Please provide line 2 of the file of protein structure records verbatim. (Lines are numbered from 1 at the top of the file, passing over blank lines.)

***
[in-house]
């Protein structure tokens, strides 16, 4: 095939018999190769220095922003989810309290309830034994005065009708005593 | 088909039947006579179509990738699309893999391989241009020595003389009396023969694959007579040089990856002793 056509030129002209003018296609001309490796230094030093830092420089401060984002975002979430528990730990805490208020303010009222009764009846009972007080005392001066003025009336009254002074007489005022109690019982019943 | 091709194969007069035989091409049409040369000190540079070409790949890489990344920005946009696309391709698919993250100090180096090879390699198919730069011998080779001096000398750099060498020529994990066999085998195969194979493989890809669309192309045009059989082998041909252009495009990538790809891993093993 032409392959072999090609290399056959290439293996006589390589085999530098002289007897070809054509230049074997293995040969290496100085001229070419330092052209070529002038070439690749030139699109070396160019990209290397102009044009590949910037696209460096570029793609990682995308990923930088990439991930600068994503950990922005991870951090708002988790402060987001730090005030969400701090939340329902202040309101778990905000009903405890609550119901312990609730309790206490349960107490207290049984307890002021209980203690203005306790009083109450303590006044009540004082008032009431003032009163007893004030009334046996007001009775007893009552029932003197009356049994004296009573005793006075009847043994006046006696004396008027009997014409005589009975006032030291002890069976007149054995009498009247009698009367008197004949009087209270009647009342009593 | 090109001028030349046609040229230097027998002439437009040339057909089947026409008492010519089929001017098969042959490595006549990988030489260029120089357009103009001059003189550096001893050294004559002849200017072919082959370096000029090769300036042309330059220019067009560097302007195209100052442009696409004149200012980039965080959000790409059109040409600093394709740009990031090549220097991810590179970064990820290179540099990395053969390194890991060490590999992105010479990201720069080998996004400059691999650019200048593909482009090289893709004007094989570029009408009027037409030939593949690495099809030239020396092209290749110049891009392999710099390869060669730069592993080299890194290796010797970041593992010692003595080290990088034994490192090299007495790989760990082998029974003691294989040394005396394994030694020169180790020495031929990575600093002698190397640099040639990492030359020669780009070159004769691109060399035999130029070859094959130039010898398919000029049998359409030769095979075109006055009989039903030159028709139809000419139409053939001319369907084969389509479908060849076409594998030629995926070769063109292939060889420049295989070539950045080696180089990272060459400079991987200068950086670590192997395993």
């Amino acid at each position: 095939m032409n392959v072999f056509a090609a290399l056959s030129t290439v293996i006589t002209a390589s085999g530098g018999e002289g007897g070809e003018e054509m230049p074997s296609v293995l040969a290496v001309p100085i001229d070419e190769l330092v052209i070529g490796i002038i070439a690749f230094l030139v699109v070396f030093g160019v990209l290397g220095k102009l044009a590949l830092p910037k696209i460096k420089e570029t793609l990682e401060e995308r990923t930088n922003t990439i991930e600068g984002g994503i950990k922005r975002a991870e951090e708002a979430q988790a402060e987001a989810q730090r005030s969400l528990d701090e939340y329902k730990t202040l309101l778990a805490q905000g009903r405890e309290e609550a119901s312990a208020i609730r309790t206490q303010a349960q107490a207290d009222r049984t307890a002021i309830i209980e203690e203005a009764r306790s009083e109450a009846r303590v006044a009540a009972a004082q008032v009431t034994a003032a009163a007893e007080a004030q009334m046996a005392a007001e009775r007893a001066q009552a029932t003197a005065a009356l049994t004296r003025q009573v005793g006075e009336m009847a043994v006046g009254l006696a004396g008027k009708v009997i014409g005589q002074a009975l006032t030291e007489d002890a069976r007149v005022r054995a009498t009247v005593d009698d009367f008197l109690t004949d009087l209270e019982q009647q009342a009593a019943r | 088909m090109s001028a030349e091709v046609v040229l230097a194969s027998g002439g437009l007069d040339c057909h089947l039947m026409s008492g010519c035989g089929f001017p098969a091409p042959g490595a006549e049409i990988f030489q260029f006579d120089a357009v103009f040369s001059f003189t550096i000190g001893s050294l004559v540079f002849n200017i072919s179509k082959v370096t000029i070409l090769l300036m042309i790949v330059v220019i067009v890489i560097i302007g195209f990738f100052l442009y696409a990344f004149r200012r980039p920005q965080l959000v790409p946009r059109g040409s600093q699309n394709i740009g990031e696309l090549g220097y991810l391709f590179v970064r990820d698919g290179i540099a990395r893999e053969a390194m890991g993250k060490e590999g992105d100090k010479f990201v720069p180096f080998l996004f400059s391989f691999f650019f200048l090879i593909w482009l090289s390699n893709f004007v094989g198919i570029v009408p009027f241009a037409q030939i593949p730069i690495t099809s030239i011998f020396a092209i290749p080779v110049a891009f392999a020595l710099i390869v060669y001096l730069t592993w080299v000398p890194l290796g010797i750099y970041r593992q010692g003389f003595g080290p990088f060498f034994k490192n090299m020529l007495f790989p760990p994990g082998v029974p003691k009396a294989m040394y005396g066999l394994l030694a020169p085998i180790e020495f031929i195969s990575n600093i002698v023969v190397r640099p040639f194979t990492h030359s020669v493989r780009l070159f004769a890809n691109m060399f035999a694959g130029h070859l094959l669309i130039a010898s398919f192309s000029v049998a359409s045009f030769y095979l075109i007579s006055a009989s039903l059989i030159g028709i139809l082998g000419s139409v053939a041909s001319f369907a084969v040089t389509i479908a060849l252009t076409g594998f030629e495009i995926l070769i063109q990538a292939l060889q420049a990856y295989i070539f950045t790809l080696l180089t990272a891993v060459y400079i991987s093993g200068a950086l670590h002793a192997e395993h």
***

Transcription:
């Protein structure tokens, strides 16, 4: 095939018999190769220095922003989810309290309830034994005065009708005593 | 088909039947006579179509990738699309893999391989241009020595003389009396023969694959007579040089990856002793 056509030129002209003018296609001309490796230094030093830092420089401060984002975002979430528990730990805490208020303010009222009764009846009972007080005392001066003025009336009254002074007489005022109690019982019943 | 091709194969007069035989091409049409040369000190540079070409790949890489990344920005946009696309391709698919993250100090180096090879390699198919730069011998080779001096000398750099060498020529994990066999085998195969194979493989890809669309192309045009059989082998041909252009495009990538790809891993093993 032409392959072999090609290399056959290439293996006589390589085999530098002289007897070809054509230049074997293995040969290496100085001229070419330092052209070529002038070439690749030139699109070396160019990209290397102009044009590949910037696209460096570029793609990682995308990923930088990439991930600068994503950990922005991870951090708002988790402060987001730090005030969400701090939340329902202040309101778990905000009903405890609550119901312990609730309790206490349960107490207290049984307890002021209980203690203005306790009083109450303590006044009540004082008032009431003032009163007893004030009334046996007001009775007893009552029932003197009356049994004296009573005793006075009847043994006046006696004396008027009997014409005589009975006032030291002890069976007149054995009498009247009698009367008197004949009087209270009647009342009593 | 090109001028030349046609040229230097027998002439437009040339057909089947026409008492010519089929001017098969042959490595006549990988030489260029120089357009103009001059003189550096001893050294004559002849200017072919082959370096000029090769300036042309330059220019067009560097302007195209100052442009696409004149200012980039965080959000790409059109040409600093394709740009990031090549220097991810590179970064990820290179540099990395053969390194890991060490590999992105010479990201720069080998996004400059691999650019200048593909482009090289893709004007094989570029009408009027037409030939593949690495099809030239020396092209290749110049891009392999710099390869060669730069592993080299890194290796010797970041593992010692003595080290990088034994490192090299007495790989760990082998029974003691294989040394005396394994030694020169180790020495031929990575600093002698190397640099040639990492030359020669780009070159004769691109060399035999130029070859094959130039010898398919000029049998359409030769095979075109006055009989039903030159028709139809000419139409053939001319369907084969389509479908060849076409594998030629995926070769063109292939060889420049295989070539950045080696180089990272060459400079991987200068950086670590192997395993």